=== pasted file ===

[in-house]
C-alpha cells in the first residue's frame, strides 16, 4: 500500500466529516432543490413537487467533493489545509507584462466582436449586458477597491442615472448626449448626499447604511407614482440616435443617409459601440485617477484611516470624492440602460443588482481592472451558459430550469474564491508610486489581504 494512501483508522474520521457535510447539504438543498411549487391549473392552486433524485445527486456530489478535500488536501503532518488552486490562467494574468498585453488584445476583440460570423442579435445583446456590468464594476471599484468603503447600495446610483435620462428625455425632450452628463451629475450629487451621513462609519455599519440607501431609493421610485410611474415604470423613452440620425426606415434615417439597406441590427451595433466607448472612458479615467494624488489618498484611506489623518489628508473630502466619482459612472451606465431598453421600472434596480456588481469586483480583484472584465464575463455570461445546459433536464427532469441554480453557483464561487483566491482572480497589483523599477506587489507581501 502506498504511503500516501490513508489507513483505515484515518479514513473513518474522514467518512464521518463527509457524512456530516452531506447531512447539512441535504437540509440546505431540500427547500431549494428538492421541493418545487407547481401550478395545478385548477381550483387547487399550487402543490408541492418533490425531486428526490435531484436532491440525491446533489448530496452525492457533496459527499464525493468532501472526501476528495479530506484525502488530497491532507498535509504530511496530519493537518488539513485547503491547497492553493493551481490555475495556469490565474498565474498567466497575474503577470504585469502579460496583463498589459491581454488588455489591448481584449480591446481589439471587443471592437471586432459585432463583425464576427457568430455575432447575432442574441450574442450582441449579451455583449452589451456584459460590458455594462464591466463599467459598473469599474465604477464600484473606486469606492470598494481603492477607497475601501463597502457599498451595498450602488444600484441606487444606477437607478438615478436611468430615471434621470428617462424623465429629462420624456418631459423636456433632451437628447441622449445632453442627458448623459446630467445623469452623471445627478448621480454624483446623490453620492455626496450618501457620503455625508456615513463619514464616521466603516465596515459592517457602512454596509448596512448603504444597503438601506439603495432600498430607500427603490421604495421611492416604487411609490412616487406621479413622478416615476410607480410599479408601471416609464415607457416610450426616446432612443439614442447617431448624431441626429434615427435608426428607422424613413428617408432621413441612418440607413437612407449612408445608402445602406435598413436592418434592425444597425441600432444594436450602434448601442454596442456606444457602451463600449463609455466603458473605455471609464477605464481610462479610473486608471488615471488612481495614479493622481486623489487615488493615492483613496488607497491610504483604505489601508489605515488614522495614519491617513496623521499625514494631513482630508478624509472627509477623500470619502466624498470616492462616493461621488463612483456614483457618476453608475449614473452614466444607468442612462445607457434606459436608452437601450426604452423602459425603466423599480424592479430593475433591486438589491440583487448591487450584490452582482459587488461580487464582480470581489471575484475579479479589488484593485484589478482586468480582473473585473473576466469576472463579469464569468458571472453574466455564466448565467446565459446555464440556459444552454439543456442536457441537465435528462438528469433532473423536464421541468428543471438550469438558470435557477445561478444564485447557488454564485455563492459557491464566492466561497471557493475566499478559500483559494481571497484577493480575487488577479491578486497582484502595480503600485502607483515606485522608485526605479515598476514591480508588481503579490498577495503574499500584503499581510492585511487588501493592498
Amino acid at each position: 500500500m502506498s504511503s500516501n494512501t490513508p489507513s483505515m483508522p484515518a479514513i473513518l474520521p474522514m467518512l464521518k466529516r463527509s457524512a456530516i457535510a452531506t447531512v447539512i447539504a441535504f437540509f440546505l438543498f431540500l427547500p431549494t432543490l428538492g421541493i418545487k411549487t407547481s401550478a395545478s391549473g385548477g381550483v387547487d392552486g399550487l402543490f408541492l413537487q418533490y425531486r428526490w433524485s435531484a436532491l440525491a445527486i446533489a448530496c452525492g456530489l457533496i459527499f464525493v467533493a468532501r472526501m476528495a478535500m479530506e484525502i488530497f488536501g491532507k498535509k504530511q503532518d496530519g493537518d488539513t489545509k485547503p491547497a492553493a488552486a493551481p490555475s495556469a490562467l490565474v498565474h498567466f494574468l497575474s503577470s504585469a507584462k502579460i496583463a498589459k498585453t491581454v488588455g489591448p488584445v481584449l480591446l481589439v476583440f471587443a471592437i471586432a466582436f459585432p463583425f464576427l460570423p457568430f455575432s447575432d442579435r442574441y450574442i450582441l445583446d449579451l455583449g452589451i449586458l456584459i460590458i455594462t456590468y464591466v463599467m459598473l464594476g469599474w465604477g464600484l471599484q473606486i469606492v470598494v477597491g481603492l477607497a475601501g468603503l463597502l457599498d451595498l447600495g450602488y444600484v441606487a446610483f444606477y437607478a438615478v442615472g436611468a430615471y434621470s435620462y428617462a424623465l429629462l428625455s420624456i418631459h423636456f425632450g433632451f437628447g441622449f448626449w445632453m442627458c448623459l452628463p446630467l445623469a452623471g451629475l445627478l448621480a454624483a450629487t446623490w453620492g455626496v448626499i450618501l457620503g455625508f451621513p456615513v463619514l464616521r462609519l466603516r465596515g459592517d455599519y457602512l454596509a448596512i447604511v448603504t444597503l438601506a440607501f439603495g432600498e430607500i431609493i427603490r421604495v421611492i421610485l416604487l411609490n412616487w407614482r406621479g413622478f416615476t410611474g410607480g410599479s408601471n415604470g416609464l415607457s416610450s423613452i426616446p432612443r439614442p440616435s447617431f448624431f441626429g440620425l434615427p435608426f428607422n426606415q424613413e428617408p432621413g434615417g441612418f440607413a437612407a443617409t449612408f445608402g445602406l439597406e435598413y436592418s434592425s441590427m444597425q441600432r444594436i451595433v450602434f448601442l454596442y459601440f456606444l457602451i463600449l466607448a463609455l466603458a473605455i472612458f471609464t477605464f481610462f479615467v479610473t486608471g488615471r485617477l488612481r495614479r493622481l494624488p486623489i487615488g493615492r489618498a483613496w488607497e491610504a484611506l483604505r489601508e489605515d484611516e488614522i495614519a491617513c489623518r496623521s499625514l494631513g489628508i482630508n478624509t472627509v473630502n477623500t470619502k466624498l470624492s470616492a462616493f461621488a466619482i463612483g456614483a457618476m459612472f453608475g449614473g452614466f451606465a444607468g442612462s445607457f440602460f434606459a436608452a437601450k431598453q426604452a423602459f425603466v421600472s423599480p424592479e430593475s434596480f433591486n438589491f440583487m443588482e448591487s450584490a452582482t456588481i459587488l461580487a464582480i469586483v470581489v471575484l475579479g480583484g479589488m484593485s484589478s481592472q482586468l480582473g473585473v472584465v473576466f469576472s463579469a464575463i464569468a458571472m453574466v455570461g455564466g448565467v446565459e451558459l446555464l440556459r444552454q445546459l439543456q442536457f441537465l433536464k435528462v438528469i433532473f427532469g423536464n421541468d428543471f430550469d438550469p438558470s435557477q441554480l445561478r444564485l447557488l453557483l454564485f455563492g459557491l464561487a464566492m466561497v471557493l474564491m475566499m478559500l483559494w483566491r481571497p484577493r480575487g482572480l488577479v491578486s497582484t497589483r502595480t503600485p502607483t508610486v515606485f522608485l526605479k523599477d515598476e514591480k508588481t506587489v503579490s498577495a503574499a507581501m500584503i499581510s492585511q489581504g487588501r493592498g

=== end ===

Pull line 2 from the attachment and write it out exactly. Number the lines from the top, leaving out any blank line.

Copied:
C-alpha cells in the first residue's frame, strides 16, 4: 500500500466529516432543490413537487467533493489545509507584462466582436449586458477597491442615472448626449448626499447604511407614482440616435443617409459601440485617477484611516470624492440602460443588482481592472451558459430550469474564491508610486489581504 494512501483508522474520521457535510447539504438543498411549487391549473392552486433524485445527486456530489478535500488536501503532518488552486490562467494574468498585453488584445476583440460570423442579435445583446456590468464594476471599484468603503447600495446610483435620462428625455425632450452628463451629475450629487451621513462609519455599519440607501431609493421610485410611474415604470423613452440620425426606415434615417439597406441590427451595433466607448472612458479615467494624488489618498484611506489623518489628508473630502466619482459612472451606465431598453421600472434596480456588481469586483480583484472584465464575463455570461445546459433536464427532469441554480453557483464561487483566491482572480497589483523599477506587489507581501 502506498504511503500516501490513508489507513483505515484515518479514513473513518474522514467518512464521518463527509457524512456530516452531506447531512447539512441535504437540509440546505431540500427547500431549494428538492421541493418545487407547481401550478395545478385548477381550483387547487399550487402543490408541492418533490425531486428526490435531484436532491440525491446533489448530496452525492457533496459527499464525493468532501472526501476528495479530506484525502488530497491532507498535509504530511496530519493537518488539513485547503491547497492553493493551481490555475495556469490565474498565474498567466497575474503577470504585469502579460496583463498589459491581454488588455489591448481584449480591446481589439471587443471592437471586432459585432463583425464576427457568430455575432447575432442574441450574442450582441449579451455583449452589451456584459460590458455594462464591466463599467459598473469599474465604477464600484473606486469606492470598494481603492477607497475601501463597502457599498451595498450602488444600484441606487444606477437607478438615478436611468430615471434621470428617462424623465429629462420624456418631459423636456433632451437628447441622449445632453442627458448623459446630467445623469452623471445627478448621480454624483446623490453620492455626496450618501457620503455625508456615513463619514464616521466603516465596515459592517457602512454596509448596512448603504444597503438601506439603495432600498430607500427603490421604495421611492416604487411609490412616487406621479413622478416615476410607480410599479408601471416609464415607457416610450426616446432612443439614442447617431448624431441626429434615427435608426428607422424613413428617408432621413441612418440607413437612407449612408445608402445602406435598413436592418434592425444597425441600432444594436450602434448601442454596442456606444457602451463600449463609455466603458473605455471609464477605464481610462479610473486608471488615471488612481495614479493622481486623489487615488493615492483613496488607497491610504483604505489601508489605515488614522495614519491617513496623521499625514494631513482630508478624509472627509477623500470619502466624498470616492462616493461621488463612483456614483457618476453608475449614473452614466444607468442612462445607457434606459436608452437601450426604452423602459425603466423599480424592479430593475433591486438589491440583487448591487450584490452582482459587488461580487464582480470581489471575484475579479479589488484593485484589478482586468480582473473585473473576466469576472463579469464569468458571472453574466455564466448565467446565459446555464440556459444552454439543456442536457441537465435528462438528469433532473423536464421541468428543471438550469438558470435557477445561478444564485447557488454564485455563492459557491464566492466561497471557493475566499478559500483559494481571497484577493480575487488577479491578486497582484502595480503600485502607483515606485522608485526605479515598476514591480508588481503579490498577495503574499500584503499581510492585511487588501493592498